Energy Central Professional


Maine PUC Issues Order Denying Waiver Involving Solarize Topsham

Targeted News Service  


    AUGUSTA, Maine, Jan. 26 (TNSsro) -- The Maine Public Utilities Commission issued the following order denying waiver (No. 2022-00336) on Jan. 25, 2023:

    * * *

    Solarize Topsham, LLC Request for Waiver Regarding Chapter 324, Aggregated Generation Screening


    BARTLETT, Chair; DAVIS and SCULLY, Commissioners


    The Commission denies the waiver request filed by Solarize Topsham, LLC, (Solarize) for interconnection without further restudy, which it filed pursuant to Section 16 of Chapter 324 of the Commission Rules.


    On November 8, 2022, Solarize Topsham, LLC, (Solarize) filed a Petition for Waiver pursuant to Section 16 of Chapter 324 of the Commission's Rules. Chapter 324 governs small generator interconnection procedures. Specifically, Solarize states that as a result of paying 100% of its interconnection agreement costs it should have been deemed as "Aggregated Generation" at the time of payment, and thus eligible for interconnection without further restudy or delay. (Petition at 9).

    On November 23, 2022, a Procedural Order was issued, requesting that Central Maine Power Company (CMP) file a response to Solarize's waiver request. On December 7, 2022, CMP filed its reply to the waiver request, opposing Solarize's petition.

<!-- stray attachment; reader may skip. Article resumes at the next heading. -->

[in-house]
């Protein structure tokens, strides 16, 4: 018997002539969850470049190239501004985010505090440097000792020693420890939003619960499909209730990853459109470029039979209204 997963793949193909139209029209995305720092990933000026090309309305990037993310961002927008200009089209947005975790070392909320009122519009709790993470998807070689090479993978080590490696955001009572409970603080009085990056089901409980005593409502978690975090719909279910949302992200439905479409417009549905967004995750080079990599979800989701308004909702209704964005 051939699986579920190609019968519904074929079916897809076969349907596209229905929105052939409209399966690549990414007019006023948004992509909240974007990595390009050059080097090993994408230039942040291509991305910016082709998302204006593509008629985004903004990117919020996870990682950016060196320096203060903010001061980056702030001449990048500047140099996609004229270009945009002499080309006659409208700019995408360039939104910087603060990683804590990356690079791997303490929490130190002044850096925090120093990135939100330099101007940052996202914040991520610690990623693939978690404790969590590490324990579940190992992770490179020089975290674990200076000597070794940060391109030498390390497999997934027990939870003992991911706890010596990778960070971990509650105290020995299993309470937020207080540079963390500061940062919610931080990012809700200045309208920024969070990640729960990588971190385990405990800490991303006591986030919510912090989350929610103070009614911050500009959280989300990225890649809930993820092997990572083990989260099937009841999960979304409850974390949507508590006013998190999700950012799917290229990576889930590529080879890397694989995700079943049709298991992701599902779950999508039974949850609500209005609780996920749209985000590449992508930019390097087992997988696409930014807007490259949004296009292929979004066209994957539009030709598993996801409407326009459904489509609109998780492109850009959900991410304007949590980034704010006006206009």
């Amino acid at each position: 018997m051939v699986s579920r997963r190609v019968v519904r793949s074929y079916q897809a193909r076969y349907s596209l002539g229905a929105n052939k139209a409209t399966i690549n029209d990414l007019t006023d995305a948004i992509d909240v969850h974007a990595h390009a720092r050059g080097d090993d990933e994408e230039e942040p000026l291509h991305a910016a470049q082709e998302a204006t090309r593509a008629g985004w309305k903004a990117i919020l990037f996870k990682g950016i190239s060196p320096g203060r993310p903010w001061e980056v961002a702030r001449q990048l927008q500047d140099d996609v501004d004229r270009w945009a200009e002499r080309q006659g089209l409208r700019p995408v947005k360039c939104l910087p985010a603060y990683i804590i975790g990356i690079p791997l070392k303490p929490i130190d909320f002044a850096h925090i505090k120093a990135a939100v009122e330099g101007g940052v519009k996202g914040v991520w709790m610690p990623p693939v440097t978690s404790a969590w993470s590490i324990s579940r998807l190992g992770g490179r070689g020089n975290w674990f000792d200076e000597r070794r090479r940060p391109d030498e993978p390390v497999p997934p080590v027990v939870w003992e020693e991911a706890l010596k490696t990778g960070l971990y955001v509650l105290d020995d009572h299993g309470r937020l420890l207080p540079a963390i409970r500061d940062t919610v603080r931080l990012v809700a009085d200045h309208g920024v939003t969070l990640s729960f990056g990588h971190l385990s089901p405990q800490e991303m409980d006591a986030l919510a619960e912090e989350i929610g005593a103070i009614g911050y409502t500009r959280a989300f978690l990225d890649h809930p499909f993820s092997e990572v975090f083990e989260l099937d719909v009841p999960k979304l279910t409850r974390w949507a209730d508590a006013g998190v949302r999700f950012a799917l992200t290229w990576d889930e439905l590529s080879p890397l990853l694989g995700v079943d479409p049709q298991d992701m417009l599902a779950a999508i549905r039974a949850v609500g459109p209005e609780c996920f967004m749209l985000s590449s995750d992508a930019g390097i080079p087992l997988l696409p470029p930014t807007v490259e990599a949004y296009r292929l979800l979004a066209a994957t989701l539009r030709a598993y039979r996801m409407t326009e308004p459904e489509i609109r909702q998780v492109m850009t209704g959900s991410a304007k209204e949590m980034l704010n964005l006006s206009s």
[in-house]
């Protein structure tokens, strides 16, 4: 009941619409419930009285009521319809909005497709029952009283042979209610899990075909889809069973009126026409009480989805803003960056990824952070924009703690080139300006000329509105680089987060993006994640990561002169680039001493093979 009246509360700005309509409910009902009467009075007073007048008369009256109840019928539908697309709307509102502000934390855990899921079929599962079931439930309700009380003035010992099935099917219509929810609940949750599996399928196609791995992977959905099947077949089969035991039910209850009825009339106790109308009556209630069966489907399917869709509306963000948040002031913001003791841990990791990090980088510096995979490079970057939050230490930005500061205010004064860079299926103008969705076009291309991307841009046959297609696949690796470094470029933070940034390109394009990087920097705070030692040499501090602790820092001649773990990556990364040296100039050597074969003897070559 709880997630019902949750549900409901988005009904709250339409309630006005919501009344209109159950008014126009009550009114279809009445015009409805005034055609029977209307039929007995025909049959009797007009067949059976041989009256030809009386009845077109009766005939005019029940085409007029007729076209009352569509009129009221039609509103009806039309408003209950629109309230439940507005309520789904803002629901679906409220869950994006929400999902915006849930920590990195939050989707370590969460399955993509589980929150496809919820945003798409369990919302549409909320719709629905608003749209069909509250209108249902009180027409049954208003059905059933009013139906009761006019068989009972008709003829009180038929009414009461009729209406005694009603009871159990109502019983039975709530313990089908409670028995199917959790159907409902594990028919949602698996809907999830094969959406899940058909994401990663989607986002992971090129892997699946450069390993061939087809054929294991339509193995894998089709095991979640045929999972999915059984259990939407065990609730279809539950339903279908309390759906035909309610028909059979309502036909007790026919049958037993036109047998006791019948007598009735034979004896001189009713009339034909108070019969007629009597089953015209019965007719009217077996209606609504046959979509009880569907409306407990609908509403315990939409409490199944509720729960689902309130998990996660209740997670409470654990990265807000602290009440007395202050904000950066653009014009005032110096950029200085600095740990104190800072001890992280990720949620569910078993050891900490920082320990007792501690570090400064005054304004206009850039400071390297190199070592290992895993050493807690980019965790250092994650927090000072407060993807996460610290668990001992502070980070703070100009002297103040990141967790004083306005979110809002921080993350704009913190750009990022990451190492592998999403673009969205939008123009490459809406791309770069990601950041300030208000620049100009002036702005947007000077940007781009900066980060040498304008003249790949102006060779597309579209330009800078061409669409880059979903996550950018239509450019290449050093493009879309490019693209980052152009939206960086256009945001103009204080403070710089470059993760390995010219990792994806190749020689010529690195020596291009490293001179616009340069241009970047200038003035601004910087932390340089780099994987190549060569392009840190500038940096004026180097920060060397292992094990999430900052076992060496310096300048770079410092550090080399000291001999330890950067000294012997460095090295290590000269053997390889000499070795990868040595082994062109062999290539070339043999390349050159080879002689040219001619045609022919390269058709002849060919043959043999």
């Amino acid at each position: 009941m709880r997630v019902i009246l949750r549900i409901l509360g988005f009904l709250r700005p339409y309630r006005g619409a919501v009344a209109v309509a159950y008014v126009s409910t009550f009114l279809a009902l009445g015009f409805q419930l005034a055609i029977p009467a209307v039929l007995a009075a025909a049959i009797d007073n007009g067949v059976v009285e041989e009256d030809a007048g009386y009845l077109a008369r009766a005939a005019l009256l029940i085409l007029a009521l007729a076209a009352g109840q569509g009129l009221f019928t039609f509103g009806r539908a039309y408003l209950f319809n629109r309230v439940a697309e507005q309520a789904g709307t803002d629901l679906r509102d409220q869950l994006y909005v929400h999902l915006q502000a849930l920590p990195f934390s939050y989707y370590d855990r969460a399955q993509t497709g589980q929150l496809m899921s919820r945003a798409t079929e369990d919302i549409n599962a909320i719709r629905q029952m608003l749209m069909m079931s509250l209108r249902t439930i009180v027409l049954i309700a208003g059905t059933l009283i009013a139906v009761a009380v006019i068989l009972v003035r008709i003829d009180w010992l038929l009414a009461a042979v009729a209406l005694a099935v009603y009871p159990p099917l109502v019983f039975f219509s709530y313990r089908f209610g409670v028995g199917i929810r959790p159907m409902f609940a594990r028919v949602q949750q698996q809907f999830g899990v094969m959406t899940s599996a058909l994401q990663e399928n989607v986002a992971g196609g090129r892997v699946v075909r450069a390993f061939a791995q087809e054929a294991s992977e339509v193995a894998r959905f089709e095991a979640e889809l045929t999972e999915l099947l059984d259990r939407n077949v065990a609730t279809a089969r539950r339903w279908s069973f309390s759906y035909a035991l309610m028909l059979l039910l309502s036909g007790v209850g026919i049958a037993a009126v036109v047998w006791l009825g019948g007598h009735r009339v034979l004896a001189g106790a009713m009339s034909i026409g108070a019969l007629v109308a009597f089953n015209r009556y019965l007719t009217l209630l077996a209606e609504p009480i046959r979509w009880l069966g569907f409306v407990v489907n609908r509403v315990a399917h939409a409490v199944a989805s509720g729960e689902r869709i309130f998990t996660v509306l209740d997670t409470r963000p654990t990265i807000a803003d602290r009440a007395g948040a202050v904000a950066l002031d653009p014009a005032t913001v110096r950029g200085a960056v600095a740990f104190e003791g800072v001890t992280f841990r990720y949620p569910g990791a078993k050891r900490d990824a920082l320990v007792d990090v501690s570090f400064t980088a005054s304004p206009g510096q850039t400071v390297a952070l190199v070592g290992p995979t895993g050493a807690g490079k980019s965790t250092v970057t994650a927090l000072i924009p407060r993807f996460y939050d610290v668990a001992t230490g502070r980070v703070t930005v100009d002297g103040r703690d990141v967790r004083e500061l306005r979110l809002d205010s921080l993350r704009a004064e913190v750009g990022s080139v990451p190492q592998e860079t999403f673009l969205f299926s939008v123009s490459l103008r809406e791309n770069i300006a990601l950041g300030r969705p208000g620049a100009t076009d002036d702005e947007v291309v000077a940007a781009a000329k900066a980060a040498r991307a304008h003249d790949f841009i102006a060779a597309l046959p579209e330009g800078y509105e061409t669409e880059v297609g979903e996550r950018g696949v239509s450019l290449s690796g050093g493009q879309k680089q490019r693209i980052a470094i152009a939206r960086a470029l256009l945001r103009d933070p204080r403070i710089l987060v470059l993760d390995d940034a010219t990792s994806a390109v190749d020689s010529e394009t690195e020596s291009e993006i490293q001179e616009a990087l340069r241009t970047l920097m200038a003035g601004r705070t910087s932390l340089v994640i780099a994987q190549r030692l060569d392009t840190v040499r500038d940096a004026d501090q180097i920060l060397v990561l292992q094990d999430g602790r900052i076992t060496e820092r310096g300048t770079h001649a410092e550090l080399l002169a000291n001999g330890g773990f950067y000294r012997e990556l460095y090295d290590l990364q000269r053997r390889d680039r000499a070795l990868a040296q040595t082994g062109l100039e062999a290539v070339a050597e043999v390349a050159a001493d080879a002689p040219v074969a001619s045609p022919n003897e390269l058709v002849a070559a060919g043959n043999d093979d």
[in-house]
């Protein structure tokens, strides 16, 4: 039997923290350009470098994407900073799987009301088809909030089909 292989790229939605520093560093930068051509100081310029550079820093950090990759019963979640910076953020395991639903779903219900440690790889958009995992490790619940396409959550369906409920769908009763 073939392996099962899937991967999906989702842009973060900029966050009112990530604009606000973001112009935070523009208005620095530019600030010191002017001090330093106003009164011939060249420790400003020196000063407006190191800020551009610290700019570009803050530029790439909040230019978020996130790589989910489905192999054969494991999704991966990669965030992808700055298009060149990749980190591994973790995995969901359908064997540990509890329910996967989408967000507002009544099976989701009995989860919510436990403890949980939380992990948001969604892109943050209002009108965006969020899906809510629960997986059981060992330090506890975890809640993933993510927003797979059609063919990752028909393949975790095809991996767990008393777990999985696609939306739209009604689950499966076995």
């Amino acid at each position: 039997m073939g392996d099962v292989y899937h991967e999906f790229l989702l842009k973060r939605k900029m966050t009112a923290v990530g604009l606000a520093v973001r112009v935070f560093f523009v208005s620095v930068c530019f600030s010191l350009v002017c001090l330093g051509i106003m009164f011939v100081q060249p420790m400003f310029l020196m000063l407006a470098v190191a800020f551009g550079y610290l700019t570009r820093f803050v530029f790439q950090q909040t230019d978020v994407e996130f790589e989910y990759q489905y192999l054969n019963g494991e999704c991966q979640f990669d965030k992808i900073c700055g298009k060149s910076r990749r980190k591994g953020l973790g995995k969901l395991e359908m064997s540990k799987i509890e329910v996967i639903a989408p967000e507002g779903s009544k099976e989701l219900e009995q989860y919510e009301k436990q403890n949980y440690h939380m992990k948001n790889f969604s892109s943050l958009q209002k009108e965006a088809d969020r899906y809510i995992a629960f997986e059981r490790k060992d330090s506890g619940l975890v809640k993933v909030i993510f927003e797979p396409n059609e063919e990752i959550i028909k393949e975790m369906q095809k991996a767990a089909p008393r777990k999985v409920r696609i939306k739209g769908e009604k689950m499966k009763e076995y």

On December 9, 2022, the Presiding Officers issued a Procedural Order that requested CMP answer additional questions. On December 16, 2022, CMP filed answers to the additional questions.


    Chapter 324 of the Commission's Rules establishes procedures and protocols for small generators to interconnect to an electric utility's distribution system. The rule establishes requirements for four discrete generator categories: Level 1, Level 2, Level 3 and Level 4, including protocols for application and review procedures.

    On July 20, 2021, the Commission initiated a rulemaking proceeding to consider amendments to Chapter 324. Amendments to Small Generator Interconnection Procedures (Chapter 324), (Docket No. 2021-00167). On December 21, 2021, the Commission adopted rule amendments. Order Amending Rule and Statement of Factual and Policy Basis (Dec. 21, 2021) (Order Amending Rule). As part of these changes, the Commission added a definition of "Aggregated Generation." The prior rule did not contain a definition of this term.

    The definition of Aggregated Generation contained in the amended Chapter 324 is as follows:

    "Aggregated Generation" means, as of the date of the Applicant's application, the following ICGF projects, in addition to the project proposed by the Applicant, that are or would be interconnected to the Radial Distribution Circuit: (i) all existing projects that are in-service; and (ii) all ICGFs that have paid the T&D Utility for 100% of interconnection-related costs attributable to it, including costs for studies, distribution facilities, system upgrades, metering, and other items which the ICGF has cost responsibility.